Since the start of his presidency, a big question has been whether or not Donald Trump would ever make a presidential pivot, leaving scorched-earth "Campaign Trump" behind for a new, more unifying style of leadership moving forward. The answer we've gotten time and time again throughout the past two years is no, a presidential pivot is not happening. If there's one thing Donald Trump has been consistent about since he rode down an escalator to announce his candidacy, it's that there's no Mr. Nice Guy hiding away somewhere. He is who he is, like it or not. And no, despite his recent State of the Union address being his best and most unifying speech to date, that is not a signal he's changing his ways.
But what if he had pivoted and done what he said he's capable of doing, be "with the exception of the late, great Abraham Lincoln...more presidential than any president that's ever held this office"? Would he have had more success over the past two years? Would his approval rating be sitting higher than the 40% he's generally at? Would he have, at times, received bipartisan praise as opposed to the constant onslaught he's been hit with from the anti-Trump resistance?
To find the answer to these fascinating questions one need look no further than Florida, where a Trump acolyte running for governor won and then made a unifying pivot that nobody saw coming. When the cult-like nature of this campaign ad made national news, it was hard to imagine we'd one day see a Governor DeSantis receiving bipartisan praise on numerous occasions for actions taken early in his tenure. Yet that's exactly what has happened in one of the most surprising political stories of the new year.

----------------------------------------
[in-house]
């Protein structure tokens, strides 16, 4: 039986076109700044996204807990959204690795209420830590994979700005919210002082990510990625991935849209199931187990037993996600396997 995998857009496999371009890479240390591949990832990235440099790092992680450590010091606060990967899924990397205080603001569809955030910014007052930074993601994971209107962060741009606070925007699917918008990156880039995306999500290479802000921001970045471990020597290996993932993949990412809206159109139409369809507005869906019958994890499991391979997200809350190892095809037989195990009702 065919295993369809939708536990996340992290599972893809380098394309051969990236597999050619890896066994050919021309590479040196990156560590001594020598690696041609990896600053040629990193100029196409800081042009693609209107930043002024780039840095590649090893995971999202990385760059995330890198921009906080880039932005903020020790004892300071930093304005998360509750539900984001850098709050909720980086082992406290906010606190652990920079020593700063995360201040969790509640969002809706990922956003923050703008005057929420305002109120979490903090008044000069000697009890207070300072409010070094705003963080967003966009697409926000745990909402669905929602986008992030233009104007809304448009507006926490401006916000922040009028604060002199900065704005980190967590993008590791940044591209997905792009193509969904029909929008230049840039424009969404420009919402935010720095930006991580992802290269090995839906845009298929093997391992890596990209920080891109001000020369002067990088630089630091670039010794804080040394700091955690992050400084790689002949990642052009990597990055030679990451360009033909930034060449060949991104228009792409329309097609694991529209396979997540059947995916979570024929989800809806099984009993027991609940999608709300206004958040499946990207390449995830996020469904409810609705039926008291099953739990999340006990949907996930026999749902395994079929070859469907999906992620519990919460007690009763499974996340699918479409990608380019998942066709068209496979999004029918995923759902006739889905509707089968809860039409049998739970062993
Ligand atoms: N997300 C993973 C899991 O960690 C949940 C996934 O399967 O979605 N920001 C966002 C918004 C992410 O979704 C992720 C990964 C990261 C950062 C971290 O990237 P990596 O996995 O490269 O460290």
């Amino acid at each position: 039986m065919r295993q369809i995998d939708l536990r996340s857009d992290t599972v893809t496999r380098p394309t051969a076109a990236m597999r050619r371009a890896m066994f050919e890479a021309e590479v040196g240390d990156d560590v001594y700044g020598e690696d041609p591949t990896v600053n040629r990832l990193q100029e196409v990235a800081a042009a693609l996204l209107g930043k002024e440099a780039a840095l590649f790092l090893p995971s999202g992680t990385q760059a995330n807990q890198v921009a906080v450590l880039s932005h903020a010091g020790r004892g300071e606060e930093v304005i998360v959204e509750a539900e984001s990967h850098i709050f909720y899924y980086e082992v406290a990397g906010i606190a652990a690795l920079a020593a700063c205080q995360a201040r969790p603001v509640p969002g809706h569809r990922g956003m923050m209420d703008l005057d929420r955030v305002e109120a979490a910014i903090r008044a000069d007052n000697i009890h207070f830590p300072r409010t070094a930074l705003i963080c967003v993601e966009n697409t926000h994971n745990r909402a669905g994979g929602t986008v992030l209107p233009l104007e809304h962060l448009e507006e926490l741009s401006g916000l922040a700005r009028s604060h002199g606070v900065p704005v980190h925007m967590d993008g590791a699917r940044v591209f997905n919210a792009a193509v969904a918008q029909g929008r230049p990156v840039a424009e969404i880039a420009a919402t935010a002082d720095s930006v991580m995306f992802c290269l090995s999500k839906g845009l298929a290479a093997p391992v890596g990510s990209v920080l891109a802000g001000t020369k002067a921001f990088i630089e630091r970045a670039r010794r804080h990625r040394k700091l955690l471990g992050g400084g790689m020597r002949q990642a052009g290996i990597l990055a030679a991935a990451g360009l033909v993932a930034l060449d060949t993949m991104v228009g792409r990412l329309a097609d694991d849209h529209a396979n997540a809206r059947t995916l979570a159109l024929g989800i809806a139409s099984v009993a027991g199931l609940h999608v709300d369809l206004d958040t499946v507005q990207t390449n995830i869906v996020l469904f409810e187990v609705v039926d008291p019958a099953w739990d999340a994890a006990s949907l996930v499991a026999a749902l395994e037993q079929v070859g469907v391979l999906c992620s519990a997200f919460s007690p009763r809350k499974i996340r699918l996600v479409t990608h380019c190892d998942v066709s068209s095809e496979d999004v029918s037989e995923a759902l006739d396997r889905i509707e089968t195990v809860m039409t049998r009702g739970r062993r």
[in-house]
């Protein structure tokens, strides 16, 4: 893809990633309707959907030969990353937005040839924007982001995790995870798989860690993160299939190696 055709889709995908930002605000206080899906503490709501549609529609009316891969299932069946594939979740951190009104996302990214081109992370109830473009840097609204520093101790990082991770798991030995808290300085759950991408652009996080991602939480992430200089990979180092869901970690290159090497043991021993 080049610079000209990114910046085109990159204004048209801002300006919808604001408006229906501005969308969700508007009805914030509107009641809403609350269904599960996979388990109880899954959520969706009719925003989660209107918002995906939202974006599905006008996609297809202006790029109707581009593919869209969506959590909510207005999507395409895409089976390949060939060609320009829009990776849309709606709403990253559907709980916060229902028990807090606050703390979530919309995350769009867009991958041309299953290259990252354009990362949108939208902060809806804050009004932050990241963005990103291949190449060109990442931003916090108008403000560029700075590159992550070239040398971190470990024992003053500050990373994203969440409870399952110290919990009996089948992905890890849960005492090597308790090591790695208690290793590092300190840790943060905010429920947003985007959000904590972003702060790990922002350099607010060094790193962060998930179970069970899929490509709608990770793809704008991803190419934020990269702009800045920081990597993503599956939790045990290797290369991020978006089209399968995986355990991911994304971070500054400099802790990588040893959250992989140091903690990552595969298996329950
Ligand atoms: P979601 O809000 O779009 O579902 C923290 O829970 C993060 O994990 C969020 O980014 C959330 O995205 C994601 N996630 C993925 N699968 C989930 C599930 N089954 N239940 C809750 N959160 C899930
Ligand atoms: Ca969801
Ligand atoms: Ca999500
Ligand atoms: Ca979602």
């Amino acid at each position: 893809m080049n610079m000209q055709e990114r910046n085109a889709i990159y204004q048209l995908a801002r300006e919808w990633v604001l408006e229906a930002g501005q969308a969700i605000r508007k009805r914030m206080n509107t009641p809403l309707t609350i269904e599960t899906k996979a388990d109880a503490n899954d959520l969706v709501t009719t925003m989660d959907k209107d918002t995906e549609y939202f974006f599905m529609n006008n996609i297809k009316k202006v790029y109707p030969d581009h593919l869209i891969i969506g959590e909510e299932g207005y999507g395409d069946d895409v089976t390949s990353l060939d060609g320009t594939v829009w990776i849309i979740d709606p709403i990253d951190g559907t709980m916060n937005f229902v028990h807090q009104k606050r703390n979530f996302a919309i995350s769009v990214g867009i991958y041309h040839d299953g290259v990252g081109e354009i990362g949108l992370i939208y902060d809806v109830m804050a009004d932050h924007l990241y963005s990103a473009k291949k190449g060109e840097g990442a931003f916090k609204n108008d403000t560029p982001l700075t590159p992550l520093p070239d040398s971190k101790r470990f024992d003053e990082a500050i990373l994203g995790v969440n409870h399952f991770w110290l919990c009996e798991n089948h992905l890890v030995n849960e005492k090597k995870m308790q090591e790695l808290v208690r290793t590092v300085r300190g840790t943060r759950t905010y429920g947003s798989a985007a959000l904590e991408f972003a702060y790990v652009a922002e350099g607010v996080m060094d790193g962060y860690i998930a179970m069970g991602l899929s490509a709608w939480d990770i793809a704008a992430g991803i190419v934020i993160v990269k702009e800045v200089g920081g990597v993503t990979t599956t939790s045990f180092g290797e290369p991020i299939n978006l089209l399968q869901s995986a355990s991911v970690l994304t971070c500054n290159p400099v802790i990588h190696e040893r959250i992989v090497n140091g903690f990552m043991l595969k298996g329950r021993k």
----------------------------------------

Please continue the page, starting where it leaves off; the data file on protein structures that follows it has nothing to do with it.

While Ron DeSantis ran a gubernatorial campaign that was similar in style and tone to that of Donald Trump's 2016 presidential campaign, his governing style couldn't be more opposite to that of President Trump's. From legitimate efforts to reach across the aisle to policy proposals that both Republicans and Democrats could get behind, DeSantis has managed to do in his first few weeks what Trump has failed to do for over two years. There's a positivity in Florida politics that hasn't been seen in quite some time, which has led to substantial momentum for the new governor.
DeSantis could have taken office and went after those who played hardball against him during the 2018 campaign. He could have started off by focusing on divisive issues that are much harder to reach a compromise on. He could have used rhetoric during the recount and in his inaugural address that played up an us vs. them narrative. Instead, he stayed calm and quiet during the recount and made immediate overtures to his opponents after officially winning the race. He's focused on issues and policies that have the opportunity to widen his base, as opposed to simply playing to the cheap seats where red meat is the only thing anybody has an appetite for.
The result? About as good of a start to a governorship as anyone in the country has had so far. While we don't have any official approval ratings to point to just yet, anyone with even a hint of common sense understands that DeSantis is likely far above the 40% range President Trump usually finds himself in. Now, is this level of success and bipartisan praise sustainable? Probably not. When the legislative session starts and the real game begins, challenges will mount for the new governor and some people won't like his decisions. However, he'll be starting from a position of strength with quite a bit of goodwill in the bank, which can be helpful during difficult negotiations.
So for those of you who love the president's style and have dismissed the idea of a presidential pivot as being necessary or helpful, take a look at Governor DeSantis and the success he's having. That could have been President Trump too, not only making America great again but bringing us together at the same time.